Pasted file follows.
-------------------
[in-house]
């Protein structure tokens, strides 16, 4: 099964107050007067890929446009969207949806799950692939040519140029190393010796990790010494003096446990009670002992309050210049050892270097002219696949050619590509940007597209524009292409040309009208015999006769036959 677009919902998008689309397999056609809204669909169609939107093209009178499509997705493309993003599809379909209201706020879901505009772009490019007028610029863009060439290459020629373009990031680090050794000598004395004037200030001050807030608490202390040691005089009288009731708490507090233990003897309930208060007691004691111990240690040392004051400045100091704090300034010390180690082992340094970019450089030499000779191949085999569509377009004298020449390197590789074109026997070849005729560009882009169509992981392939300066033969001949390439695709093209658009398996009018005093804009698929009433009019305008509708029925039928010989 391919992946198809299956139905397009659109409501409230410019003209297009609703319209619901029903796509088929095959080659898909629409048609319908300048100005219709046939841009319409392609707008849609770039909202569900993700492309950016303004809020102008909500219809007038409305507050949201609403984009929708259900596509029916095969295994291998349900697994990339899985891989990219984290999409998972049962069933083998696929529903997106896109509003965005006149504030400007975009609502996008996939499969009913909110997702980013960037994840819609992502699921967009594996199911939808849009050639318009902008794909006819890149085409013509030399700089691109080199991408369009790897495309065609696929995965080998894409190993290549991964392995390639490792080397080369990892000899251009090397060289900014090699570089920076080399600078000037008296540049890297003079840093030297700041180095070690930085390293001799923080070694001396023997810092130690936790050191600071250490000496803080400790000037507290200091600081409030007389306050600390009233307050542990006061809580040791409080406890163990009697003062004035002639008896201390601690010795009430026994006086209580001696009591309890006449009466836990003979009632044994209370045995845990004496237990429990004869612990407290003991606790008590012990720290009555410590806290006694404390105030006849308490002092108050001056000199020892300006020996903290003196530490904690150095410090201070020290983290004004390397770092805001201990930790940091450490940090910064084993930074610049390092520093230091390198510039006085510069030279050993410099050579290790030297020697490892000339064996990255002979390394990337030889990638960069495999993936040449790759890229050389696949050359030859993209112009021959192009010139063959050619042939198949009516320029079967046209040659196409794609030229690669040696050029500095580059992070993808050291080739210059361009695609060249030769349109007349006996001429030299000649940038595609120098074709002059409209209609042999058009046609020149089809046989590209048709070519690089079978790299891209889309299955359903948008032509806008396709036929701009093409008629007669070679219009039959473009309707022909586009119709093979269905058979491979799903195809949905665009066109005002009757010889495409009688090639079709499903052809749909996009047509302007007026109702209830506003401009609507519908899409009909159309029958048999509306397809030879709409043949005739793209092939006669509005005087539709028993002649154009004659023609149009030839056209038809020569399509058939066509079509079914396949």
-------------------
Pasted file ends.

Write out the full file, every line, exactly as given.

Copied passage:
[in-house]
């Protein structure tokens, strides 16, 4: 099964107050007067890929446009969207949806799950692939040519140029190393010796990790010494003096446990009670002992309050210049050892270097002219696949050619590509940007597209524009292409040309009208015999006769036959 677009919902998008689309397999056609809204669909169609939107093209009178499509997705493309993003599809379909209201706020879901505009772009490019007028610029863009060439290459020629373009990031680090050794000598004395004037200030001050807030608490202390040691005089009288009731708490507090233990003897309930208060007691004691111990240690040392004051400045100091704090300034010390180690082992340094970019450089030499000779191949085999569509377009004298020449390197590789074109026997070849005729560009882009169509992981392939300066033969001949390439695709093209658009398996009018005093804009698929009433009019305008509708029925039928010989 391919992946198809299956139905397009659109409501409230410019003209297009609703319209619901029903796509088929095959080659898909629409048609319908300048100005219709046939841009319409392609707008849609770039909202569900993700492309950016303004809020102008909500219809007038409305507050949201609403984009929708259900596509029916095969295994291998349900697994990339899985891989990219984290999409998972049962069933083998696929529903997106896109509003965005006149504030400007975009609502996008996939499969009913909110997702980013960037994840819609992502699921967009594996199911939808849009050639318009902008794909006819890149085409013509030399700089691109080199991408369009790897495309065609696929995965080998894409190993290549991964392995390639490792080397080369990892000899251009090397060289900014090699570089920076080399600078000037008296540049890297003079840093030297700041180095070690930085390293001799923080070694001396023997810092130690936790050191600071250490000496803080400790000037507290200091600081409030007389306050600390009233307050542990006061809580040791409080406890163990009697003062004035002639008896201390601690010795009430026994006086209580001696009591309890006449009466836990003979009632044994209370045995845990004496237990429990004869612990407290003991606790008590012990720290009555410590806290006694404390105030006849308490002092108050001056000199020892300006020996903290003196530490904690150095410090201070020290983290004004390397770092805001201990930790940091450490940090910064084993930074610049390092520093230091390198510039006085510069030279050993410099050579290790030297020697490892000339064996990255002979390394990337030889990638960069495999993936040449790759890229050389696949050359030859993209112009021959192009010139063959050619042939198949009516320029079967046209040659196409794609030229690669040696050029500095580059992070993808050291080739210059361009695609060249030769349109007349006996001429030299000649940038595609120098074709002059409209209609042999058009046609020149089809046989590209048709070519690089079978790299891209889309299955359903948008032509806008396709036929701009093409008629007669070679219009039959473009309707022909586009119709093979269905058979491979799903195809949905665009066109005002009757010889495409009688090639079709499903052809749909996009047509302007007026109702209830506003401009609507519908899409009909159309029958048999509306397809030879709409043949005739793209092939006669509005005087539709028993002649154009004659023609149009030839056209038809020569399509058939066509079509079914396949």